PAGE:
It’s time for foundations and other impact investors to face the truth. No more navel-gazing, no more conferring, no more research. Investors built the impact investing field to drive capital toward addressing climate change and social justice. But while the recent uprisings against racial injustice in the United States and elsewhere have forced all kinds of institutions into self-examination, most still fail to acknowledge and actively change the ways in which their investment strategies perpetuate inequality.
This is especially true of foundations whose assets globally exceed $1.5 trillion. Foundations are not only best positioned among all impact investors to provide catalytic capital (patient, risk-tolerant, or concessionary capital that helps attract additional investors to a project), but also have a fiduciary duty to invest in a way that aligns with their social mission and supports their grantees.
Consider: Foundations have an internal investment team, governed by an investment committee, and are typically assisted by outside advisors who allocate capital to investment fund managers. The investment team’s goal usually is to earn more than 5 percent annually, maintaining or ideally growing the endowment—and the people in control are overwhelmingly white and male. Meanwhile, when the investment team does deploy investment capital to fund managers (who are, again, overwhelmingly white men), they almost always allocate it in a way that mirrors biases and inequities embedded in the mainstream investment process. There’s no question that these practices help maintain systemic racism and gender inequality.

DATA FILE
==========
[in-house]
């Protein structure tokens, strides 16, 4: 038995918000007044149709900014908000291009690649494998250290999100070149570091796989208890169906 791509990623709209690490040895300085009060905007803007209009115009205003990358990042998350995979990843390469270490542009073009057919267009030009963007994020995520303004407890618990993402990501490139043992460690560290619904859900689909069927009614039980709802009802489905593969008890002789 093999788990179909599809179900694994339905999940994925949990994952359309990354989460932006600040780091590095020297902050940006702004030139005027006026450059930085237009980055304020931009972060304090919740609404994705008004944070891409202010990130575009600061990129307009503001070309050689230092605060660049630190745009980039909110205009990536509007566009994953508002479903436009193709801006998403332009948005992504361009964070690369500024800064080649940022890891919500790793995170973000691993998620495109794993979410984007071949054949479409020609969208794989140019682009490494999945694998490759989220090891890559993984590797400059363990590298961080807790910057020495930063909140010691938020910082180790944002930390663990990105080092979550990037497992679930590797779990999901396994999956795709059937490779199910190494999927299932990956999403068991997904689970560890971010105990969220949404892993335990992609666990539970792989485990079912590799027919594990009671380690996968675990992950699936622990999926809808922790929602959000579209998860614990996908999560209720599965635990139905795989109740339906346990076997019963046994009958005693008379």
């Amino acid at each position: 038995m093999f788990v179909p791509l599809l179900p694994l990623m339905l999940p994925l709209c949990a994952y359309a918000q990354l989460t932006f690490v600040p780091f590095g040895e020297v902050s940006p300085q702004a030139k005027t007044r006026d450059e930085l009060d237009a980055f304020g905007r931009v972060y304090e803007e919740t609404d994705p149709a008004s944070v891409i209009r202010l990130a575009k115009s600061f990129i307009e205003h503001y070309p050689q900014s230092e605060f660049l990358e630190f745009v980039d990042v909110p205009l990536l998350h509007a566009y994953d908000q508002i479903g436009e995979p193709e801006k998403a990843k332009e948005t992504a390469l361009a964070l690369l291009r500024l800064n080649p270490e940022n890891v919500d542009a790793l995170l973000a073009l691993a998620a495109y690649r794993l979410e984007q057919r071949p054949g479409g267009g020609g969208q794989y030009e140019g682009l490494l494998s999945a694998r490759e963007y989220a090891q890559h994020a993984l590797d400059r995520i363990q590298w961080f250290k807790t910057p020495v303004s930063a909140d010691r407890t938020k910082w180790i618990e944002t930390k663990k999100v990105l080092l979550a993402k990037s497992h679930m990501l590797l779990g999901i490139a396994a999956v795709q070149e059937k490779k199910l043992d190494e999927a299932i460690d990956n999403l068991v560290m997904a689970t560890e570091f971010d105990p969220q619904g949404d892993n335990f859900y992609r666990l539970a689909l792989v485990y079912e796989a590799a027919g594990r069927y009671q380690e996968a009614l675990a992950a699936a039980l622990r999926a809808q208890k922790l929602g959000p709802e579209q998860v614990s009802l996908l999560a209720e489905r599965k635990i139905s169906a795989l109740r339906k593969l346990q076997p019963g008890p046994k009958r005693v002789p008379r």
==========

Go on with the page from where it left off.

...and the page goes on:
This needs to change now. Here are five structural barriers that foundation investors and investment committees can easily upend today in their due diligence process to improve outcomes for people of color—especially underrepresented Black, Indigenous, and Latinx people—and women.
- Dismantle the Risk Misconception
- Rethink Your Criteria
- Confront Blind Spots
- Be Better than Mainstream Investors
- Be Willing to Fire Your Advisor
Read the full article about failing diverse management by Tracy Gray & Emilie Cortes at Stanford Social Innovation Review.
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